Get in Line

The first and most recognizable difference between poetry and prose is the line. Poetry is written with line breaks and prose is not. While it is possible to write “prose poetry” without line breaks the reason it is called prose poetry is that it is written in a prose style. All other types of poetry rely on the line.

There are many ways to play with and manipulate the line in poetry. The most established way to define your line is the use of meter, which we have discussed several times already. Even when you use meter, it is far from the only consideration in the creation of a line.

One of the primary considerations in the use of the line in poetry is to determine the line break. Even if you use meter, you have to determine the number of feet in the meter you choose. Pentameter (generally a ten-syllable line depending on the length of the feet) is going to have a much different feel than trimeter (generally a six-syllable line). The first is around the length of the average sentence while the second is closer to the length of a phrase. Each creates a much different feel and rhythm. The line is open to other sorts of manipulation beyond meter. One is the use of the enjambed line versus the end-stopped line. An enjambed line breaks in the middle of a phrase or thought. An end-stopped line finishes at the end of a sentence or a thought. The use of enjambment changes the rhythm of a poem and gives it a feel that is more like prose. It often results in readings that ignore line length entirely.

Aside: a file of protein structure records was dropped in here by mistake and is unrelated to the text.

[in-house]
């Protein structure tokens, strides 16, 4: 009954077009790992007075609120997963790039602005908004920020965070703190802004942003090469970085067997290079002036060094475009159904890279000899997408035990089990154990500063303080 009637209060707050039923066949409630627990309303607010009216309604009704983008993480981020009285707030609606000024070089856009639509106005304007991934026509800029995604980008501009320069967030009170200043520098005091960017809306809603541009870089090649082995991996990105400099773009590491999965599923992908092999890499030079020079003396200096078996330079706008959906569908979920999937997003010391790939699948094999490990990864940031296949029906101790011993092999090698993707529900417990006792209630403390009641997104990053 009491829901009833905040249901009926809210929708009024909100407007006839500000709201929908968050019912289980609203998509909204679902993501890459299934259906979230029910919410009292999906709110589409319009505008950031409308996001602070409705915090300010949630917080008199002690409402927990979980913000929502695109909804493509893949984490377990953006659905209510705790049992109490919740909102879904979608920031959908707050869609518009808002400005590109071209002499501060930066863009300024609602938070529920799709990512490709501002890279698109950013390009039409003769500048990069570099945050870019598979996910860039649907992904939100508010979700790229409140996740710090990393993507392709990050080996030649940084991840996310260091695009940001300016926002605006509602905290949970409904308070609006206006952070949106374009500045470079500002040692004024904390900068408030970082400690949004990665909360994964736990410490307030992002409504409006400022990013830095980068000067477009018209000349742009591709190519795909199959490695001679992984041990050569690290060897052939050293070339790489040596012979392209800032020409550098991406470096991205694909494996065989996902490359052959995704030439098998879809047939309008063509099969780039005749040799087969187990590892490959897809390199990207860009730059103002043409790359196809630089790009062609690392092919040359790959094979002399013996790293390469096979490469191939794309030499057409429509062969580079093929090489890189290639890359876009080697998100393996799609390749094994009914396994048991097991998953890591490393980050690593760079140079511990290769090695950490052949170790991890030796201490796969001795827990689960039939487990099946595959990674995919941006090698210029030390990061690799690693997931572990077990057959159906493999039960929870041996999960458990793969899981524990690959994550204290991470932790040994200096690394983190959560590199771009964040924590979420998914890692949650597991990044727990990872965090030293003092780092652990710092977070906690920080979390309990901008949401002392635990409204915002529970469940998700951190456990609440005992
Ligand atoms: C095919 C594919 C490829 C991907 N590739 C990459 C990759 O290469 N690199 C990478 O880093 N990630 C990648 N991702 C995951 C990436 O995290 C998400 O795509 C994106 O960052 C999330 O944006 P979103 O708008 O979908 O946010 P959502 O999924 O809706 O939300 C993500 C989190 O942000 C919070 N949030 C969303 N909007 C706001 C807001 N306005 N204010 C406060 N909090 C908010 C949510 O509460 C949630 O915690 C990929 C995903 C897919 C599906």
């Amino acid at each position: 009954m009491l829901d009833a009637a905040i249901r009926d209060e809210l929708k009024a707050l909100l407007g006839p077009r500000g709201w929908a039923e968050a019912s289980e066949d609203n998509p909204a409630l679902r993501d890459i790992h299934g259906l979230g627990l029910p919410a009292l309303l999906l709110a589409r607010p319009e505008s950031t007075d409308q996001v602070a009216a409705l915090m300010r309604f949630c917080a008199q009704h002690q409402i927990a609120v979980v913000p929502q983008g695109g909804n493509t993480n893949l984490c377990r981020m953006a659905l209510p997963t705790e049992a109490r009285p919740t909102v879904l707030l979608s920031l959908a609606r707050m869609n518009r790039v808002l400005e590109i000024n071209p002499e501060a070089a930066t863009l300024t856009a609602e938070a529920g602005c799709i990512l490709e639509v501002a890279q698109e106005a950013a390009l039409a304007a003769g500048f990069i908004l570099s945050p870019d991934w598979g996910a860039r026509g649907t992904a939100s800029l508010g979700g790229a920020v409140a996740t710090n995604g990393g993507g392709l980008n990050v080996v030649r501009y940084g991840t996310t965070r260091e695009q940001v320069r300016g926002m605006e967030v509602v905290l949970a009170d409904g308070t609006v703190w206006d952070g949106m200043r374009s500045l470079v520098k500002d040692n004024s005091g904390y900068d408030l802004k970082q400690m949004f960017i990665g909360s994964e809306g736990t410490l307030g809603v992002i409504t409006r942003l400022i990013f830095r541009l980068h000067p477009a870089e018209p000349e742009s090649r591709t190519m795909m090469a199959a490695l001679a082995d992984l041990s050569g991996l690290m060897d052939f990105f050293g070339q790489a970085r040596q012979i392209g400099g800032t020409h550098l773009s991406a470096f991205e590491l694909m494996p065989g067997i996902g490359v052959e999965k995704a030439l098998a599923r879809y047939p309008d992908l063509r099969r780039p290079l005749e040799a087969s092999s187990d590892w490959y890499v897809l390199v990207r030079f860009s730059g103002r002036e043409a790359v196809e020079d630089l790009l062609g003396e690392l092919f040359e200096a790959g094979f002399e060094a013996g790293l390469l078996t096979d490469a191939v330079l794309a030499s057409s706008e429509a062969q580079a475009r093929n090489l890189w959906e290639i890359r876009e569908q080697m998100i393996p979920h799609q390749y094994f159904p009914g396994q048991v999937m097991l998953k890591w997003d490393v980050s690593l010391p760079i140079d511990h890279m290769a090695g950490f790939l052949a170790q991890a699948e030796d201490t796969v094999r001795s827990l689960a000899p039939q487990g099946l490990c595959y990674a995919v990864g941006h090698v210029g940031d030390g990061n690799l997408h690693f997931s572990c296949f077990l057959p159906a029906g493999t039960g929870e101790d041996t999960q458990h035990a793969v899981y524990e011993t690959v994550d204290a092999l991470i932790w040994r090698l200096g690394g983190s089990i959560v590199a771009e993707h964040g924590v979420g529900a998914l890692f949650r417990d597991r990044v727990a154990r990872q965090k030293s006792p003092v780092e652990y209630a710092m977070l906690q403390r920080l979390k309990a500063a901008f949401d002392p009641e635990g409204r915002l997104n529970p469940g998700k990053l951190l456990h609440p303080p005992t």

Other line tools

Another way that poets manipulate the line is through placement. They indent or otherwise displace a line, often to emphasize that line or to show a progression. These placements can often get quite intricate, with lines appearing in all sorts of locations on the page.

A final way to manipulate the line is length. With meter, there is generally (though not always) a consistent line length. When meter is not used, line length can be much more variable. Some poets manipulate this, following short lines with long lines, or combining line length and line placement to create shapes on the page. These poems are often called shape poems or pattern poems.

The key point, in my opinion, with any sort of line manipulation, is that it should be done for a reason and it should enhance the reading of the poem. If a poem uses lines in a disruptive way, it can harm the overall experience of reading the poem and often says more about the poet than the poem. There is often a fine line between art and artifice. The more manipulative you get, the more you risk creating the latter.

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